Chiral crystal surfaces lack mirror or glide plane symmetry. Nevertheless, some chiral surfaces deviate more significantly from an achiral configuration, and thus possess greater enantioselective potential, than others. We describe a procedure to calculate chiral indices, IC (in Å), of any two-dimensional (2D) periodic atomic surface based on atomic displacements from ideal mirror or glide plane symmetry. We define a 2D unit cell parallel to the surface, identify coordinates of atoms associated with that surface unit cell, and employ minimization procedures to determine the positions and orientations of best-fit pseudo-mirror and pseudo-glide plane operators perpendicular to that surface. Achiral surfaces invariably have IC=0, but we find that surfaces of intrinsically chiral crystals [e.g., quartz (1 0 1)] may also display IC=0, depending on the surface atoms selected. Of 14 surfaces modeled, IC is greatest for chiral faces of achiral crystals: the (2 1 4) scalenohedral faces of calcite (IC=2.60 Å), the (1 1 0) faces of diopside (IC=1.54 Å), and the (6 4 3) faces of FCC metals such as copper and platinum (IC=1.29 Å).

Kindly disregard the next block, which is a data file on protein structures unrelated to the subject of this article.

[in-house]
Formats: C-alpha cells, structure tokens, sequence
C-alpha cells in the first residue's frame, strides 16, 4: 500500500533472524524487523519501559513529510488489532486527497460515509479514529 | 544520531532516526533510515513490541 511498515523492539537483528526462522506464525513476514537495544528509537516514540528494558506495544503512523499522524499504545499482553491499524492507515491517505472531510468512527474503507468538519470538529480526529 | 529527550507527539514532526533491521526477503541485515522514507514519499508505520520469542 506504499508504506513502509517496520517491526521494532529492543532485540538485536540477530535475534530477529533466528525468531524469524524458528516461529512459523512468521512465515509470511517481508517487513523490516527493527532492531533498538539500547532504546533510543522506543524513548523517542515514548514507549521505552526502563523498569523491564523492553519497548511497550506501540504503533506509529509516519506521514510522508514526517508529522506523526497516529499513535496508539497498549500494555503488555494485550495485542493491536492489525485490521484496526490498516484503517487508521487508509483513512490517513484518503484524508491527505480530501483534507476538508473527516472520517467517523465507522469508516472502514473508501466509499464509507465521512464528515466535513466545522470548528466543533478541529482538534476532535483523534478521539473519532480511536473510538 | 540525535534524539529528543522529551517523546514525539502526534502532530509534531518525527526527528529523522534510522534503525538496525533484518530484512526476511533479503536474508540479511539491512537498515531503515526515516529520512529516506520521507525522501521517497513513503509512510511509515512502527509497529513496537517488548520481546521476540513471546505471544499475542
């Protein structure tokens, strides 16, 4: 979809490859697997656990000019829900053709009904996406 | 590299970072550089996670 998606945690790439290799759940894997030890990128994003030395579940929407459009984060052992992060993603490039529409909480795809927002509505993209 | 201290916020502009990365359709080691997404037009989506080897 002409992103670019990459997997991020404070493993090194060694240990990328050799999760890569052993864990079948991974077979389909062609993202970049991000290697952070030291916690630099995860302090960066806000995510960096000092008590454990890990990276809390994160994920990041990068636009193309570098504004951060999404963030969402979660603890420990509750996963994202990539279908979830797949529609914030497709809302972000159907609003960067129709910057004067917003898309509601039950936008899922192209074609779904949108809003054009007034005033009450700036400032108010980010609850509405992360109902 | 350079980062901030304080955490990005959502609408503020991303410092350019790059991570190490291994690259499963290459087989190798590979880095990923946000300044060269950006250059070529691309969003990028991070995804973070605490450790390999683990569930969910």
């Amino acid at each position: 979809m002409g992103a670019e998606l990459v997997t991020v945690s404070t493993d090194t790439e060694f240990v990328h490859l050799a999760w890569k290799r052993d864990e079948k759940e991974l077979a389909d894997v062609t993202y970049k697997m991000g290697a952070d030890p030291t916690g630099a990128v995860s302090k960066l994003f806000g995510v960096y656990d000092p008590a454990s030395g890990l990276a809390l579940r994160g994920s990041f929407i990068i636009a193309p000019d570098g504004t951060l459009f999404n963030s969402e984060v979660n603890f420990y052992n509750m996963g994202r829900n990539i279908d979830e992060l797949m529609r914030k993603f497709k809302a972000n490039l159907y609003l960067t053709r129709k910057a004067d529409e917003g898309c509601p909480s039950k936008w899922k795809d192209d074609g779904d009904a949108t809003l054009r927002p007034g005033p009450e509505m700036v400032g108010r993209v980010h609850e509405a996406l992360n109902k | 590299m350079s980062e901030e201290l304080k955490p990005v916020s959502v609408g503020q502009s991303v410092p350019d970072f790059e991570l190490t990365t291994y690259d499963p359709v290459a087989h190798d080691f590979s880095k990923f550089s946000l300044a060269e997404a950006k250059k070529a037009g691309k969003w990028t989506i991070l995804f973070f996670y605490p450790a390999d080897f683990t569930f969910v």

- Chiral indices
- Crystalline surfaces
- Enantioselective potential
ASJC Scopus subject areas
- Process Chemistry and Technology
- Physical and Theoretical Chemistry